In other words, a chip is a chip is a chip—Pringles among them. With that, Procter & Gamble had to pay $160 million in taxes.

Though common sense prevailed, it doesn’t always end that way: Around the time of the great Pringle debate, the state of Oklahoma was busy confidently declaring watermelon a vegetable.

Here's Why the Coke at McDonald's Is So Good

Mario Tama, iStock via Getty Images
Mario Tama, iStock via Getty Images

Not every cup of Coke is created equal. If you're a McDonald's customer who can't resist ordering a large Coke with your Big Mac and fries, you may suspect that the soda from the fast food chain is superior to versions found elsewhere. It's not childhood nostalgia warping your taste buds: McDonald's takes steps to ensure their Coke really does taste better than the competitor's.

Coca-Cola is serious about preserving its secret formula, and the drink you get at McDonald's is made from the same ingredients that you'd get in a can from a vending machine. The difference lies in the way McDonald's treats those ingredients right up to the moment they fill your cup.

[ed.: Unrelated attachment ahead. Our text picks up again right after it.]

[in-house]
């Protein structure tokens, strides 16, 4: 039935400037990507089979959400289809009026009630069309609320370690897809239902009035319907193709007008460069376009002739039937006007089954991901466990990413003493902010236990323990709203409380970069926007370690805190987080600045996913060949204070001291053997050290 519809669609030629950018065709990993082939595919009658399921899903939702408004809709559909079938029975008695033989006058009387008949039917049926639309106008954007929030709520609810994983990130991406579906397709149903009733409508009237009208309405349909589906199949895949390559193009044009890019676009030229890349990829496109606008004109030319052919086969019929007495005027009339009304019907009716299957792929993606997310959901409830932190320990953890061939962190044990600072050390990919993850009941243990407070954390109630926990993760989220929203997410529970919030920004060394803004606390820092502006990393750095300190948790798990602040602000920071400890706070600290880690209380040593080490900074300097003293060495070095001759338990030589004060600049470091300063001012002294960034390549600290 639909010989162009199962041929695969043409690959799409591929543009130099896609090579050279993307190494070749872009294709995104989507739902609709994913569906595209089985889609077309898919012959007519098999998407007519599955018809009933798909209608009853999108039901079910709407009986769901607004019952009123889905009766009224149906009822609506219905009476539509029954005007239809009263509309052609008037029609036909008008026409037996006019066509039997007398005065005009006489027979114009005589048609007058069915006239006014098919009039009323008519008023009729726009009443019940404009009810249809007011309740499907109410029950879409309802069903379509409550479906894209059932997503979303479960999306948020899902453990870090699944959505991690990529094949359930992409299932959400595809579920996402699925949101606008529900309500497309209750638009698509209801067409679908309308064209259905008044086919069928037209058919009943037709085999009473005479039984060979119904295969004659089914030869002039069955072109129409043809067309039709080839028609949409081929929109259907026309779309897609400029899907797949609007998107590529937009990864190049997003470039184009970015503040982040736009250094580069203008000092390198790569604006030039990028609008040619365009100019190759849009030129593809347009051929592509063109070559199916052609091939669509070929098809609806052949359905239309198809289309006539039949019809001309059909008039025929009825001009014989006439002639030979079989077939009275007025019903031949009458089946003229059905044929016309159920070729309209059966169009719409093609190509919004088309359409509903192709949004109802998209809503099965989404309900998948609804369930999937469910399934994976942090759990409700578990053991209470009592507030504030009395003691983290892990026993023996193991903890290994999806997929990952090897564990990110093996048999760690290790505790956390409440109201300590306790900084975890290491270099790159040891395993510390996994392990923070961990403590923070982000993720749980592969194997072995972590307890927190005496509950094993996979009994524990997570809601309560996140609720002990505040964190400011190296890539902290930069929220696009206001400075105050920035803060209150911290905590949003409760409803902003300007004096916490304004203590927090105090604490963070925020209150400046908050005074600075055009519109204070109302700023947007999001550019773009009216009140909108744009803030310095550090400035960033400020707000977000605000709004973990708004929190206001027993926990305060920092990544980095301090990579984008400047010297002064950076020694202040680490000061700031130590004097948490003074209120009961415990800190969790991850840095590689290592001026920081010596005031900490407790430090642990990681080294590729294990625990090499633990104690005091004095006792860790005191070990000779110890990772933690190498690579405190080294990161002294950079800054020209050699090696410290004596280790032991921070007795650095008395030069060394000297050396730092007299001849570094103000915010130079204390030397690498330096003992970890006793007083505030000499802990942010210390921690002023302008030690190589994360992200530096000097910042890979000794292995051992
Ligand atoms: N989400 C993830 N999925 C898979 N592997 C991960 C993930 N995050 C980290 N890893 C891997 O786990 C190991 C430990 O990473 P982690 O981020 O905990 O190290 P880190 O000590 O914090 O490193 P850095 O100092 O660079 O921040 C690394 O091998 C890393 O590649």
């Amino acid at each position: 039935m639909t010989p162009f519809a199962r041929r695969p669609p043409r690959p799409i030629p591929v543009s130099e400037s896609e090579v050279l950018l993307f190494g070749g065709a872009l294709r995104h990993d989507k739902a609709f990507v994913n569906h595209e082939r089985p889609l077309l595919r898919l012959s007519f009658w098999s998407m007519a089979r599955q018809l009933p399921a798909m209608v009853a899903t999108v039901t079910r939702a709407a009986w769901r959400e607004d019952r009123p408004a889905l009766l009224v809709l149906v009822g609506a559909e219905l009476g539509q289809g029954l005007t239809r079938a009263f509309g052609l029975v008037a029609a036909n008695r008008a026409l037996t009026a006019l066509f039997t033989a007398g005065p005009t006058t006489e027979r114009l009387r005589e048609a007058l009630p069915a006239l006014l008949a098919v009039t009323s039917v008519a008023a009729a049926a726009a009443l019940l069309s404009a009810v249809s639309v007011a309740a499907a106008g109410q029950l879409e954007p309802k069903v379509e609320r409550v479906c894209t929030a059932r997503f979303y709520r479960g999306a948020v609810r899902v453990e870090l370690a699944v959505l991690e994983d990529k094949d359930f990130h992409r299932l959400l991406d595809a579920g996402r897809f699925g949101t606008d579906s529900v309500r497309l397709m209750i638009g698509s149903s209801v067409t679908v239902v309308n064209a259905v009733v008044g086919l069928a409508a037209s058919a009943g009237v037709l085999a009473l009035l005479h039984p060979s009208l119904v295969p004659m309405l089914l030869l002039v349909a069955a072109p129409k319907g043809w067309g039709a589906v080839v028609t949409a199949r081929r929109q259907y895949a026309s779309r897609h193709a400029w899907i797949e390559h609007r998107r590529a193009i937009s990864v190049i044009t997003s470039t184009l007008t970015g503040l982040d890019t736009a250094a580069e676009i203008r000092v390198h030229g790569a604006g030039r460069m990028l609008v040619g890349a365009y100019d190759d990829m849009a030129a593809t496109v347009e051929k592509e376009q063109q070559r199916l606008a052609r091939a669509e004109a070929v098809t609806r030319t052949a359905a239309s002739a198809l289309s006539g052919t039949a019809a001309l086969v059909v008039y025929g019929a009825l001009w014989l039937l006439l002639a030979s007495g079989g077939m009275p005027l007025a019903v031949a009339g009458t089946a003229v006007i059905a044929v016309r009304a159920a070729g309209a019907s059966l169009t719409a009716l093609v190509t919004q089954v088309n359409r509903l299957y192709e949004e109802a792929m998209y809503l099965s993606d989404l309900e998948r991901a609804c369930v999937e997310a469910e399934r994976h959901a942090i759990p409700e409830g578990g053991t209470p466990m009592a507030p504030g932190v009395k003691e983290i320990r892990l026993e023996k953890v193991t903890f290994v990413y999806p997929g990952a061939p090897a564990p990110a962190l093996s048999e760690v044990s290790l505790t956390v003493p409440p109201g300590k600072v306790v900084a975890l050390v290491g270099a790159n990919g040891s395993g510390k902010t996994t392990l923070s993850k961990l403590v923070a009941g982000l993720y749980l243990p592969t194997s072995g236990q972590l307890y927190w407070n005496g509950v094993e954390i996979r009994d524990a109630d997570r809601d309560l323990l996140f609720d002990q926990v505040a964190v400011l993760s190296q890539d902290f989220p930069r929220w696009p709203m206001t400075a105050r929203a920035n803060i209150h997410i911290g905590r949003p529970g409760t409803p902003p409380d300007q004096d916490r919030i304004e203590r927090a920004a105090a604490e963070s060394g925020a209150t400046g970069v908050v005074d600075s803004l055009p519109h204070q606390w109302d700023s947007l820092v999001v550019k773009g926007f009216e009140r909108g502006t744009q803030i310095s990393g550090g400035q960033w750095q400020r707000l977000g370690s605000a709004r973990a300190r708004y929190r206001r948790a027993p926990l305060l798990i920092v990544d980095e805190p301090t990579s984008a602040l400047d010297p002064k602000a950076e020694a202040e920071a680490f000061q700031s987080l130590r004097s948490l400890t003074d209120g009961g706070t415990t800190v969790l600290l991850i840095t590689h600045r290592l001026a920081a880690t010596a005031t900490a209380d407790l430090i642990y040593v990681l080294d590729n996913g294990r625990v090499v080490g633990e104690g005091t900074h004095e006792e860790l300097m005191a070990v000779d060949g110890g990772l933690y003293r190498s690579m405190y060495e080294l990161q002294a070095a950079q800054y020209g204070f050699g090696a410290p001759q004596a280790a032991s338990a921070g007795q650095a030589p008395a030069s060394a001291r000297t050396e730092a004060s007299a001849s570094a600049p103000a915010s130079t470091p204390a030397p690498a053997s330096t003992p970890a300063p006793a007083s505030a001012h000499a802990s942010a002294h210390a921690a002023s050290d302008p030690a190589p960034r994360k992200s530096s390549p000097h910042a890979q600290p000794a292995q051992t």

Most Coke syrup is shipped to restaurants in plastic bags, but for McDonald's, one of the company's most profitable partners, Coca-Cola sends the product in stainless steel drums. This material is better at preserving the ingredients and keeping them fresh by the time they arrive at their destination.

The second reason the Coke at McDonald's tastes so good has to do with temperature. Instead of storing water for the soda in the soda fountain like many restaurants do, the chain uses insulated tubes to transport it from the fridge directly to the dispenser when it's ready to be poured. In addition to tasting great, colder liquid is also better at trapping CO2 bubbles and keeping drinks fizzy for longer.